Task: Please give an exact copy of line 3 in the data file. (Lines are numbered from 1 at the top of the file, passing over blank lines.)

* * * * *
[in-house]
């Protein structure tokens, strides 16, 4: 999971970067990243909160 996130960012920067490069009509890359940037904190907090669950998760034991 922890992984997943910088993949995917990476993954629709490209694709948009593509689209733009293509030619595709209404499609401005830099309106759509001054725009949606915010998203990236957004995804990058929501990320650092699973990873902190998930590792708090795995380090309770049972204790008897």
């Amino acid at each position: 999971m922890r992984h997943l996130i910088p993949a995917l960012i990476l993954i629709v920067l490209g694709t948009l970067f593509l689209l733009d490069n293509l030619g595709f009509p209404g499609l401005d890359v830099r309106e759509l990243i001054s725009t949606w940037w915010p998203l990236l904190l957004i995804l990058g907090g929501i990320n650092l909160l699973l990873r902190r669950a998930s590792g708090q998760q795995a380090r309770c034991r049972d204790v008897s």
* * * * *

């Amino acid at each position: 999971m922890r992984h997943l996130i910088p993949a995917l960012i990476l993954i629709v920067l490209g694709t948009l970067f593509l689209l733009d490069n293509l030619g595709f009509p209404g499609l401005d890359v830099r309106e759509l990243i001054s725009t949606w940037w915010p998203l990236l904190l957004i995804l990058g907090g929501i990320n650092l909160l699973l990873r902190r669950a998930s590792g708090q998760q795995a380090r309770c034991r049972d204790v008897s």